Photo by pascalgenest
Photo by givepeasachance
From the outside, the writer pottering around the house while the laptop gathers dust, and the performer shaking with fear backstage might look very different. But having personally experienced both writer’s block and stage nerves, as well as coaching many writers and performers through them, I’ve come to the conclusion that they are basically the same thing.
To see what I mean, let’s take the idea of a block literally, and look at the phenomenon of board breaking by martial artists.
To see someone break a board, brick or concrete block with bare hands or feet looks amazing, but the evidence suggests that it’s a question of technique rather than magical powers. Given the proper training, anyone can learn to do it. In the Kung Fu Science project, kung fu expert Chris Crudelli teamed up with physicist Michelle Cain to investigate the physical forces at work.
On the Kung Fu Science website, Crudelli explains the key points of the technique of breaking boards, one of which is particularly relevant to creative blocks:
Speed and Point of Focus
‘The most important thing is to make sure the hand is moving fast enough when it hits the wood. Advice often given is to imagine that what you’re hitting is actually well behind the board. This ensures the hand doesn’t slow down before the point of impact. Confidence is also important here; you have to believe that your hand is going straight through the board, or you will naturally slow down to avoid hurting yourself.’
Photo by scottfeldstein
So what can writers and performers learn from this?
Well for starters, all of these artists, martial and otherwise, are trying to break through a ‘block’, a barrier that is more mental than physical. Michelle’s scientific training meant she could logically calculate that it was physically possible for her to break the board – but she admitted she was still nervous at the prospect of actually doing it. Similarly, there’s nothing physically impossible about writing or typing a few words, or standing on a stage and performing the required actions – the block is in the mind.
Chris highlights focus, speed and confidence as the keys to board breaking. Focus is important to both writers and performers – where they differ is in the balance between speed and confidence. Let’s look at Chris’s pointers and see how they apply to creative blocks and stage fright:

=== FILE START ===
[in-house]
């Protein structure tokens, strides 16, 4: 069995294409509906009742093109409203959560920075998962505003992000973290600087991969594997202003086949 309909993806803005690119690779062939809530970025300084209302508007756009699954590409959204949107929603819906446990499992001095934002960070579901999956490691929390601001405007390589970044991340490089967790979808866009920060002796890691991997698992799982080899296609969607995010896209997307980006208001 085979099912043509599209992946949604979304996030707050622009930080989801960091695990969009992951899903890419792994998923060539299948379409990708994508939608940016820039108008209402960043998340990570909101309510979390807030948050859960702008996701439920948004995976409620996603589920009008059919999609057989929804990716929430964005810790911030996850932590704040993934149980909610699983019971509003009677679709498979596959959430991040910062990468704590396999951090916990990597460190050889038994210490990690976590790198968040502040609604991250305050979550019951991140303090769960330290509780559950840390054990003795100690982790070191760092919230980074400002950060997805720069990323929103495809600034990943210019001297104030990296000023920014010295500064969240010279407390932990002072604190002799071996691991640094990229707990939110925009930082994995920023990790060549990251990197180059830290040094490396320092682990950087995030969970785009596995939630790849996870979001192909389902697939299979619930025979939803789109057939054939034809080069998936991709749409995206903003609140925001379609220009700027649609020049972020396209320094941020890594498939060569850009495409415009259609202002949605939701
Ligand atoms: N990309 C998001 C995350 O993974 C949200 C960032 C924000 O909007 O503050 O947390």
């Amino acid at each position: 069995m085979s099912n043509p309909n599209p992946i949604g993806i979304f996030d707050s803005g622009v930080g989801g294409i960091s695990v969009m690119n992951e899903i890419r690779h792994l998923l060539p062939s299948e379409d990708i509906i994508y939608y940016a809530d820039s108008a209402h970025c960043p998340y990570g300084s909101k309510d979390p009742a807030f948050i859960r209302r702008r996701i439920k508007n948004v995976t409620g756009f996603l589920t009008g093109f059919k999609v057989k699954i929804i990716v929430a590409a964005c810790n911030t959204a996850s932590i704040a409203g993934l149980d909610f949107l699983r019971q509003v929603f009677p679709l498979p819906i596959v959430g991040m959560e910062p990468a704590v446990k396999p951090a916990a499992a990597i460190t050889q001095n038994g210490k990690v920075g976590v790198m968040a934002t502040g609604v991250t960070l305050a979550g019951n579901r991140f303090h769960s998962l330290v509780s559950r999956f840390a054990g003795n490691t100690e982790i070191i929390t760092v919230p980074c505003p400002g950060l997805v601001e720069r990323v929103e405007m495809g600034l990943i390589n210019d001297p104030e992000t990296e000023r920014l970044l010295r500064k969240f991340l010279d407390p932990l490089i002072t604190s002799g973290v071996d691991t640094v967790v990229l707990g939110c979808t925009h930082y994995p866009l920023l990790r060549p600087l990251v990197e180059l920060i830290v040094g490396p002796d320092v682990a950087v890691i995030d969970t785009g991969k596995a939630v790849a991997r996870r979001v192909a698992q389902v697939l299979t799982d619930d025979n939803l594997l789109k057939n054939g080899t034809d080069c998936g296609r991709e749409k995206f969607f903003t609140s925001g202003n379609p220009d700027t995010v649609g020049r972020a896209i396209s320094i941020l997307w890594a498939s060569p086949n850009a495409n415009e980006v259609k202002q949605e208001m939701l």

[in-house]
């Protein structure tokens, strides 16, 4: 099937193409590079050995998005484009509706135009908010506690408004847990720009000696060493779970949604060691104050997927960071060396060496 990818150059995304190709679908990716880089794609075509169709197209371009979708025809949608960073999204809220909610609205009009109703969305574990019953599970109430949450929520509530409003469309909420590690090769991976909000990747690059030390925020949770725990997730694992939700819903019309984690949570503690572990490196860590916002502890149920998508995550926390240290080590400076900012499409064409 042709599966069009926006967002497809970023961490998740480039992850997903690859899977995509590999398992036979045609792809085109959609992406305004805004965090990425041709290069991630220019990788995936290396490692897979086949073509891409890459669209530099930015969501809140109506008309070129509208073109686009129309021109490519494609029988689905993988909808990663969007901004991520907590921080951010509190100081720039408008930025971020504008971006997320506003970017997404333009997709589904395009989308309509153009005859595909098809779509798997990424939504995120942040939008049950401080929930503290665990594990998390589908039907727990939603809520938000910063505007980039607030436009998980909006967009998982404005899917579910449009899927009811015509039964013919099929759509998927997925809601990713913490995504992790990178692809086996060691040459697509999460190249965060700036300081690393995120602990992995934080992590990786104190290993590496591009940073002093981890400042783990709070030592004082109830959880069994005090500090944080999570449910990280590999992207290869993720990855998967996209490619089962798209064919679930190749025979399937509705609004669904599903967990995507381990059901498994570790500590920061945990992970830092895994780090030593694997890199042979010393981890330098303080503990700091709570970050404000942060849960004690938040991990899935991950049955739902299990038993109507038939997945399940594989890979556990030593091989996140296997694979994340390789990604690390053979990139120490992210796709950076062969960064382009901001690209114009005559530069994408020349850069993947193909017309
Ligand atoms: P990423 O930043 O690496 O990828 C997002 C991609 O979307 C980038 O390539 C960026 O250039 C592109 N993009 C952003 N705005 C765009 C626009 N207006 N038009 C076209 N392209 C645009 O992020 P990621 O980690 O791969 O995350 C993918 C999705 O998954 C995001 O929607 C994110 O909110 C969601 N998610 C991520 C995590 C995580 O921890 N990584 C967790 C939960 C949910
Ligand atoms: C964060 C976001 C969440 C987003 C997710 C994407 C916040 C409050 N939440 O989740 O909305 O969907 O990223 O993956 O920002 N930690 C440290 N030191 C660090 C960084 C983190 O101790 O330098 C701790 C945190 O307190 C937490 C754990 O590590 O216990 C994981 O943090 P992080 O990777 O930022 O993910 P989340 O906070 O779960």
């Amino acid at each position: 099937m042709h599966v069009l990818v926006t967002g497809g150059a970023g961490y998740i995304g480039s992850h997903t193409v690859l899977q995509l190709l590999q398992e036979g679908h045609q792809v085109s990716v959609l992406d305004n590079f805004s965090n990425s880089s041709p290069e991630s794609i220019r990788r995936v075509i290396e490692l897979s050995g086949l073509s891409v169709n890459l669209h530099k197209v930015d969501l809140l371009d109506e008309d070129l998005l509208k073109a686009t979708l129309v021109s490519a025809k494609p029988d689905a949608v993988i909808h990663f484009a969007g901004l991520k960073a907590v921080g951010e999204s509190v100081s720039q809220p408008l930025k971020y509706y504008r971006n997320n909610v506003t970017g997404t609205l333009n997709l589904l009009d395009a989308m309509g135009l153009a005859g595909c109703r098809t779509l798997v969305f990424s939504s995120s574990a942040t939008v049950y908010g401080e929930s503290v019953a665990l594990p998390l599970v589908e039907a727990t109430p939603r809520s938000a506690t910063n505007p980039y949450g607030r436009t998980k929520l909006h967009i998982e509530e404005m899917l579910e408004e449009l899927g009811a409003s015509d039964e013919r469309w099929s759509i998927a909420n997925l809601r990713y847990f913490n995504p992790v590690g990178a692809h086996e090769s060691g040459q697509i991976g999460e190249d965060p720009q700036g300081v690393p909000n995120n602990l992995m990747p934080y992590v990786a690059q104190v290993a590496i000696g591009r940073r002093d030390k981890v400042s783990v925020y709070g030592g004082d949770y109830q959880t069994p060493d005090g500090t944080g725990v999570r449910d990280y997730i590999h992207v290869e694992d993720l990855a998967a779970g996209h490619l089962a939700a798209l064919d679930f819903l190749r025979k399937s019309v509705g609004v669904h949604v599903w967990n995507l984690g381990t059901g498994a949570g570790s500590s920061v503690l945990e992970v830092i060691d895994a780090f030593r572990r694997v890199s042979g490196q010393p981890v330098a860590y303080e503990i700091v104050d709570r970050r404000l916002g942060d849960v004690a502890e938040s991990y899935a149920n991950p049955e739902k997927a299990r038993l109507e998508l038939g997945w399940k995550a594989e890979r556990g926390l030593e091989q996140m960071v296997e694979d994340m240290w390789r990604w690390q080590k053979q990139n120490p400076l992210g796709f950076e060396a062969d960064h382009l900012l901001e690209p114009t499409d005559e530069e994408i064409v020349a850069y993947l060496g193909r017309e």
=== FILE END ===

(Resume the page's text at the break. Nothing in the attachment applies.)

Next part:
1. Focus beyond the block
Chris tells us to ‘imagine what you’re hitting is well behind the board’. If you are focused on the board itself, ‘you will naturally slow down to avoid hurting yourself’ – which ironically makes it more likely that you will hurt yourself.
Similarly, creatives can become obsessed with the obstacles in their way, to the point where they lose sight of their original vision, of the work they are trying to break through to, on the other side of the block. So the writer looks at the notebook or laptop and sees only boredom and frustration. The actor thinks of the stage and sees only fear. Like the nervous kung fu student, this makes it more likely they will get stuck.
If you are feeling blocker or nervous about creating or performing, stop for a moment and clear your mind. Remember what it was like the last time you broke through the mental barriers and found yourself in creative flow. Take a few moments to remember the sense of ease and pleasure, and notice the kind of images the memory conjures up in your mind. It may help to look at the work you created at that time, or to run through the steps of that old performance again.
Now imagine what it will be like next time you experience this kind of breakthrough. Picture it. Feel it. Tell yourself how good it will feel. Remind yourself of the things you do when you are in this creative zone. When you approach your work, make this desired future your point of focus. The more you concentrate on what you want, the more chance you have of breaking through the mental barrier without even noticing it.
2. Writers need to speed up
For the martial artist ‘The most important thing is to make sure the hand is moving fast enough when it hits the wood’, so it has sufficient momentum to break through the block.